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Raising Responsible, Secure and Stable Kids

From the first time I found out I was pregnant so many years ago the realization that I would be responsible for this little person’s life, health, early experiences and growth felt a bit daunting. While I had wanted to be a mom and planned for it, there are just some things you can’t/won’t know ‘til you are immersed in the experience.

Certainly, some kids come out the gate with easier dispositions that make parenting them feel like a breeze, while other kids have issues that can make the most confident person turned parent feel immobilized or helpless.

While there is a lot written about how to deal with colicky babies, when to start solids, how to help baby feel secure, as babies cross each stage and phase of growth and development into children and then teenagers, each new stage can often bring more questions and uncertainties than the last.

The vast majority of us parent in one of two ways. Either by default – meaning we parent the way we were raised, hoping for a better outcome, or we parent in complete opposite ways hoping to avert the distress we felt growing up in our own dysfunctional homes.

Sadly, many parents parent out of their own unidentified, undiagnosed, unhealed wounds that they experienced growing up that are still with them today.

There is a consequence to that which is profound. If you find yourself distant, not feeling bonded, or attached to your child, that may be much more about your own childhood experience and the failures of the adults around you to bond, nurture and provide safety for you.

If that is your story, and you have not identified and actively been on a healing journey it is likely you are parenting from those wounds.

One way this plays out is with moms who do “too much.” If you experienced childhood where you had to “be an adult” and assume adult roles and responsibilities too soon, you may have told yourself you want your child to get to be a kid as long as possible. You are the mom that is still packing lunches and doing laundry for your seventeen -year -old. While it may make you feel like an all star parent, this parenting style does little to prepare your teenager with life skills or confidence in their abilities when it’s time to leave the nest.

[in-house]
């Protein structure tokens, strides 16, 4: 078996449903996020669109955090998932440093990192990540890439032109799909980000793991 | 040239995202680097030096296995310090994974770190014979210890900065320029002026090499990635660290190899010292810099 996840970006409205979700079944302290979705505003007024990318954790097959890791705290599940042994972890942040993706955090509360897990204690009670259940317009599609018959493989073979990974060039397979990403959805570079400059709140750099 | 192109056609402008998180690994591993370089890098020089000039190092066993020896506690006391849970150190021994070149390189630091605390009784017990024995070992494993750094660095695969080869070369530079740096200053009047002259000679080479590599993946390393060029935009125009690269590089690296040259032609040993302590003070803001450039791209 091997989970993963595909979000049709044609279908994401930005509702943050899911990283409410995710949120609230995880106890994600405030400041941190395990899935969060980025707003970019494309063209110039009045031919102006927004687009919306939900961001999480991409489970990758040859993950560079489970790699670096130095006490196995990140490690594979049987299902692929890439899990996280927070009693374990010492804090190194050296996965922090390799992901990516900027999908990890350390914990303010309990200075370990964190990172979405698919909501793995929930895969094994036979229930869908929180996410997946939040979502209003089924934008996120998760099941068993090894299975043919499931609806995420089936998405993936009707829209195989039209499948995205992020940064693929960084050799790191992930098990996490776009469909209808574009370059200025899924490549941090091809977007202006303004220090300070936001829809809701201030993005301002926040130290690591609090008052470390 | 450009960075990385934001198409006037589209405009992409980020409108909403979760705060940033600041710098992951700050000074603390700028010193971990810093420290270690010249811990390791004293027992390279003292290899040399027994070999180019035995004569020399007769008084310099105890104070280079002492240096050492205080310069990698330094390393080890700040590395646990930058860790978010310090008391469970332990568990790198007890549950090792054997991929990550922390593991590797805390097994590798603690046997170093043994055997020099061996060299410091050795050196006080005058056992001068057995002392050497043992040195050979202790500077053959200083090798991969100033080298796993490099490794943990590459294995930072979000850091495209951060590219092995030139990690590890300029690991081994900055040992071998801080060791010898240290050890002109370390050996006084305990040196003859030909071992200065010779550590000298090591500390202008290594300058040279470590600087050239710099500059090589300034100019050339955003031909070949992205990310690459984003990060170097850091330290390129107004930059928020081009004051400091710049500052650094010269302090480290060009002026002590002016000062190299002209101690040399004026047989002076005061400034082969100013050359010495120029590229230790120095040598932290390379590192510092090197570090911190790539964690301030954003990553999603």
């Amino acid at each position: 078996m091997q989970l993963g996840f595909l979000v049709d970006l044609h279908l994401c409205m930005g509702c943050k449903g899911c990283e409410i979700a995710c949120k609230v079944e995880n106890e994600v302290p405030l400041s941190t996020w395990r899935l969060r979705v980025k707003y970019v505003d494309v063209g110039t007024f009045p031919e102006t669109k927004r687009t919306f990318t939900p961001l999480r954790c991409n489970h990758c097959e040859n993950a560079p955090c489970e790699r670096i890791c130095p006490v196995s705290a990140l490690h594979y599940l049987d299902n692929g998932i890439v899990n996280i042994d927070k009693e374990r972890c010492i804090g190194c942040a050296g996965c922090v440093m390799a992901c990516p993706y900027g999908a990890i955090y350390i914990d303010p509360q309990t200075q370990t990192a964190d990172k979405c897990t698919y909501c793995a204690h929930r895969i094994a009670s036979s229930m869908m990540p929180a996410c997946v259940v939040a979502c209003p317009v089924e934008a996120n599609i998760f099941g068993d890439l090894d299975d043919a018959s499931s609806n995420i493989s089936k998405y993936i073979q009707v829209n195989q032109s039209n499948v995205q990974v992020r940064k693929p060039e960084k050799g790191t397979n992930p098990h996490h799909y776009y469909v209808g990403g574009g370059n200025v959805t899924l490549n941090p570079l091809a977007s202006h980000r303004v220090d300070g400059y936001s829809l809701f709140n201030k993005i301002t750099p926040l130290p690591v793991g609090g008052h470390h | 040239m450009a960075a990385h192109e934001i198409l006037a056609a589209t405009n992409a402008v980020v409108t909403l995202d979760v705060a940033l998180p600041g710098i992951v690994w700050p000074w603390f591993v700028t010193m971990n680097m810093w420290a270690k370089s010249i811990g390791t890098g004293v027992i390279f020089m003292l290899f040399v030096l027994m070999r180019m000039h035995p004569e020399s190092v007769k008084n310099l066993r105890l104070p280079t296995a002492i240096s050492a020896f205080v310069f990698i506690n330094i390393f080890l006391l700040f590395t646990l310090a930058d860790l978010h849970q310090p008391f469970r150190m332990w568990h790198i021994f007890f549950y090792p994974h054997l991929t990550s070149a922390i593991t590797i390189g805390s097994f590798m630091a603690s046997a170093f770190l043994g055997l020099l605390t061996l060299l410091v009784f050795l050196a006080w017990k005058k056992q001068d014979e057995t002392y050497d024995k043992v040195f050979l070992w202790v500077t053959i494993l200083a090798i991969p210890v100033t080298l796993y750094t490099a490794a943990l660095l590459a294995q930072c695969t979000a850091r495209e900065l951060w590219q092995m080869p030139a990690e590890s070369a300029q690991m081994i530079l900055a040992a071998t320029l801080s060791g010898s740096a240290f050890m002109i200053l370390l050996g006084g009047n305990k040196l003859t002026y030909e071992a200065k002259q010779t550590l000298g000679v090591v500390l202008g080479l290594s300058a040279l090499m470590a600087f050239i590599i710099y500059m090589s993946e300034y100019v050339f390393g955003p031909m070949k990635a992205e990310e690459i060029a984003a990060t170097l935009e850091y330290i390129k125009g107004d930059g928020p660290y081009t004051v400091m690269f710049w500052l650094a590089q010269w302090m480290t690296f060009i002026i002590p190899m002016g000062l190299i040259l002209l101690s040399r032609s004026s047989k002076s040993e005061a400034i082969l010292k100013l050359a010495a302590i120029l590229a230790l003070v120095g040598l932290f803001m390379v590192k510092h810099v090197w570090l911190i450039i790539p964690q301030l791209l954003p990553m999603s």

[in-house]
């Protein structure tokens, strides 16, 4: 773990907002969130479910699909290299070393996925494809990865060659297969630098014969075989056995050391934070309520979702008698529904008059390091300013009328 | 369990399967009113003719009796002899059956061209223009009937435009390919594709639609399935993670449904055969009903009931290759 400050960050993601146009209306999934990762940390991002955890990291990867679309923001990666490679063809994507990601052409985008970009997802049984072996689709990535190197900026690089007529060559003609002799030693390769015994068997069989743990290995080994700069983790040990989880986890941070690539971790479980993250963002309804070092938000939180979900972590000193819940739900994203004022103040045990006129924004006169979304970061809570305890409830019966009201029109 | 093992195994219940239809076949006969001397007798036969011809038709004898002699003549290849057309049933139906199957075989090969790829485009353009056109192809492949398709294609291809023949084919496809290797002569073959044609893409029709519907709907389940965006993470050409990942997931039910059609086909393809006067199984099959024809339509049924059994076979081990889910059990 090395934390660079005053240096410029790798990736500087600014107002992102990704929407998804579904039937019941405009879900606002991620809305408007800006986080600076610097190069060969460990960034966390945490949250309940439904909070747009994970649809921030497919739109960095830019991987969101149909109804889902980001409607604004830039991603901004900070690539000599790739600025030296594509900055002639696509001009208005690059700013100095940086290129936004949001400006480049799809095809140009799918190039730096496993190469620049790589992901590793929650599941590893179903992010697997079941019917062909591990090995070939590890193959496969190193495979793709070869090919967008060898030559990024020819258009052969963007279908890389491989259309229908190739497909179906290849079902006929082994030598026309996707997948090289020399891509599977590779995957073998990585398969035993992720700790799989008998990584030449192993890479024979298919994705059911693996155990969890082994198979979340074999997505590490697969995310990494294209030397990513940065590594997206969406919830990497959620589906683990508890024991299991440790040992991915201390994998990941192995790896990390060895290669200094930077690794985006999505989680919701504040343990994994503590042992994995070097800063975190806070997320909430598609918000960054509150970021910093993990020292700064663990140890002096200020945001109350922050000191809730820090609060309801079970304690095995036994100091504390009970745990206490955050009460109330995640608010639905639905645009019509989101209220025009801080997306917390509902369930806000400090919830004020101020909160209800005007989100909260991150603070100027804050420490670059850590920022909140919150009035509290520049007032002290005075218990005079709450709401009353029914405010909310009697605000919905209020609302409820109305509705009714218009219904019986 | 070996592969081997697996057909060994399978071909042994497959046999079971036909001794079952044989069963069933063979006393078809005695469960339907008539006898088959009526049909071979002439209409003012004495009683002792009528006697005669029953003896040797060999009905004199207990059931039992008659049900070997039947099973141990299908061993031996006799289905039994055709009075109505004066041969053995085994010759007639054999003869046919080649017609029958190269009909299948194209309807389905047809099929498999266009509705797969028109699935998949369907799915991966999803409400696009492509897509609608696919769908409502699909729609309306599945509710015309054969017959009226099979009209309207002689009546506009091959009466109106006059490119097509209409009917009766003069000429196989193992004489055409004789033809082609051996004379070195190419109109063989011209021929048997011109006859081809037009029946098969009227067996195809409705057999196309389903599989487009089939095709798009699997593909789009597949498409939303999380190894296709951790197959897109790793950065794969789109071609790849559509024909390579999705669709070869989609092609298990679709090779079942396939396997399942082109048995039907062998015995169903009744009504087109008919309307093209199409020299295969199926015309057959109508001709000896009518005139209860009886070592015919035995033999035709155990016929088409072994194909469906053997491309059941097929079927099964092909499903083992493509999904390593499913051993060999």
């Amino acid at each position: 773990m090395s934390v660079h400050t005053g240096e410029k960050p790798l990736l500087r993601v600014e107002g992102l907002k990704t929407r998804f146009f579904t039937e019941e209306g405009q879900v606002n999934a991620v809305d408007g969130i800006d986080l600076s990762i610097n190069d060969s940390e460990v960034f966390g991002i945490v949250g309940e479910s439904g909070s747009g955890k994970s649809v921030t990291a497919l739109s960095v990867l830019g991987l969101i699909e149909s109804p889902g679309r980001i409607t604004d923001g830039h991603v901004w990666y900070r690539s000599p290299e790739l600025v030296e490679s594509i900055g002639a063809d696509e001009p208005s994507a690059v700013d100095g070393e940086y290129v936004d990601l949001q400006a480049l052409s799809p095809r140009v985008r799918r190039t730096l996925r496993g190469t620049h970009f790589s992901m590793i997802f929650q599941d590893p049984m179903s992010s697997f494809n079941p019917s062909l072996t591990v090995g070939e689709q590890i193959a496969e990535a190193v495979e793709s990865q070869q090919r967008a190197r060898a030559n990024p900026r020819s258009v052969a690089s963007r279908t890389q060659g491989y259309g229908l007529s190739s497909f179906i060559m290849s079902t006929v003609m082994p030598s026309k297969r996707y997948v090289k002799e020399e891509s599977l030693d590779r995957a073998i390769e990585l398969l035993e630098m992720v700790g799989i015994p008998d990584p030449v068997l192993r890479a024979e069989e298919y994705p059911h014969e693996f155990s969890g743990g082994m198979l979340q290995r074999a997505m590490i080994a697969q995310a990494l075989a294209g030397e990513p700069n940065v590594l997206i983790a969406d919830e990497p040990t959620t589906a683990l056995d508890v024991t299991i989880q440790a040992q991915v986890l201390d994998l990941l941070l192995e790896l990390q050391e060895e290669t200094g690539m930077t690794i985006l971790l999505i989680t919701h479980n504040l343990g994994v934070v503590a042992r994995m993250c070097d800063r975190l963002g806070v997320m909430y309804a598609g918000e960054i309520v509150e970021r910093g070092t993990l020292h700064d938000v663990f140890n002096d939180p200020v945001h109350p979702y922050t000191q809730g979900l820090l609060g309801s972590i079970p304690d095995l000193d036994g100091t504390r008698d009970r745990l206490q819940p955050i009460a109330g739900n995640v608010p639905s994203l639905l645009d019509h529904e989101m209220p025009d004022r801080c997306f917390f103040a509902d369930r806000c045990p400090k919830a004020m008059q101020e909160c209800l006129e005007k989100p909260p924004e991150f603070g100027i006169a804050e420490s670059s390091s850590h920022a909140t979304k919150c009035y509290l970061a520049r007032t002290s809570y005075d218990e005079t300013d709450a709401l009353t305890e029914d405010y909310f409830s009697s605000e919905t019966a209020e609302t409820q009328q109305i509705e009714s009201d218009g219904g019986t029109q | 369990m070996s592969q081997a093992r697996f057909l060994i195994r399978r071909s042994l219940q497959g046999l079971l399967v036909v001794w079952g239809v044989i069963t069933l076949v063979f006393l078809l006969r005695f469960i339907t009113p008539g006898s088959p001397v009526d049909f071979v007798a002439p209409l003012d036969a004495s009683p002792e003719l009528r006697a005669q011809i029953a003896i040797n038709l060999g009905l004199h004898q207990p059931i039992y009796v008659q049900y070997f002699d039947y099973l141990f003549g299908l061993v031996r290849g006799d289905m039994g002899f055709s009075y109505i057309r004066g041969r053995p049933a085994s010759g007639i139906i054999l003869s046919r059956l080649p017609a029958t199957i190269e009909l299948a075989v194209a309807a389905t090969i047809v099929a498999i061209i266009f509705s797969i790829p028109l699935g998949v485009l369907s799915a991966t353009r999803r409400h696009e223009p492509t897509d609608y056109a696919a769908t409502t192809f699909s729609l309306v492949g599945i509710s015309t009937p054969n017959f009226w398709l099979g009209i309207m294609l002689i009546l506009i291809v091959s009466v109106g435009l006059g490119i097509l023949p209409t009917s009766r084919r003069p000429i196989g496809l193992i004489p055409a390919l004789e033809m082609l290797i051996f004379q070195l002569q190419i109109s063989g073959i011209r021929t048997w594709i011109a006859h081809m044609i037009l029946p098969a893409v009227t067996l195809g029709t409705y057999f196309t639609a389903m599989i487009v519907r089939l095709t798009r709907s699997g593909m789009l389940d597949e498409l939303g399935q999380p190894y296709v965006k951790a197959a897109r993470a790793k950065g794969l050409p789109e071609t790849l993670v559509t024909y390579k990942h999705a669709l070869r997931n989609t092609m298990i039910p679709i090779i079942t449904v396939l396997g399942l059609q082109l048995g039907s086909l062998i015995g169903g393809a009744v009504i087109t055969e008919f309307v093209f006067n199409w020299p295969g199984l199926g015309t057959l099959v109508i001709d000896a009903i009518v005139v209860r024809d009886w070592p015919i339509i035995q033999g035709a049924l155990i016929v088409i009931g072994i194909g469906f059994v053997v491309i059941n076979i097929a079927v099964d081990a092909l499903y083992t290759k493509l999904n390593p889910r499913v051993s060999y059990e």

Often when people have the wound of feeling abandoned or rejected by their parent, they will go to great lengths to be their child’s friend in the unconscious attempt that their child will love them and perhaps not leave them. This is a case of unknowingly using your child to make you feel better and help heal your wounds from the past. This dynamic does a disservice to your child.

If you find yourself overly permissive saying yes to everything because your child wants things, because "Johnny’s mother lets him", and because all the other kids get to do…you may want to start questioning why this is. What is it about you that causes you to not provide appropriate boundaries with your child?

Parents who have done the hard work to heal from their own past woundedness are often better equipped to raise well adjusted, mentally/ emotionally healthy children who become capable, stable, content and responsible adults. Mentally/ emotionally well parents are able to provide secure attachment, as well as appropriate boundaries which helps the child grow up in ways that feel emotionally safe.

Since none of us were raised by perfect parents- nearly everyone you meet is carrying around old wounds, or they have had the courage and wisdom to engage in a process (often counseling or therapy) to identify those wounds, heal from them and learn better coping strategies and life skills- all of which benefit kids as well as marriages.

As a counselor I see the fallout of parenting from past wounds. Kids with no boundaries. Kids whose parents explain away bad behavior and afford no consequences to their actions. I also see parents who put their children into adult responsibilities way before they have the mental / emotional capacity and development to endure all that comes with those roles. I’ve also seen the consequences of parents who parent from perfectionism wounds offering only criticism and shame when their child falls short rather than comfort, guidance and support.

While parenting classes can be enormously helpful (nearly every job requires some kind of training and yet none is required for the most important job of parenthood) just as important is doing your own healing work.

I wish I could say my healing work was finished before I embarked on one of the most important roles of my life- that of being a mother. My healing journey came after making many parenting mistakes. With that said, I am able to step back and reflect on the strengths of my parenting as well. With gratitude I have had many meaningful conversations with my now adult children about those strengths and weaknesses.

Can you ever be a perfect parent? No. I wasn’t either. Can you be a better parent? Absolutely.

Don’t leave your parenting style to default. If your child (ren) are under 18 and still living at home, you have opportunity to course correct.

Start with working on your own journey.

Additionally, take the time to really be WITH your kids, and not just talk AT them. I would offer, making time to engage (with no agenda) other than wanting to know them, see them, hear them and delight in them is the greatest gift a parent can provide to their child.

Many things get better when kids feel seen, heard, loved, cared for, and delighted in just for who they are (not what they do).

Wishing you joy, wisdom, patience, courage and endurance on your parenting journey.

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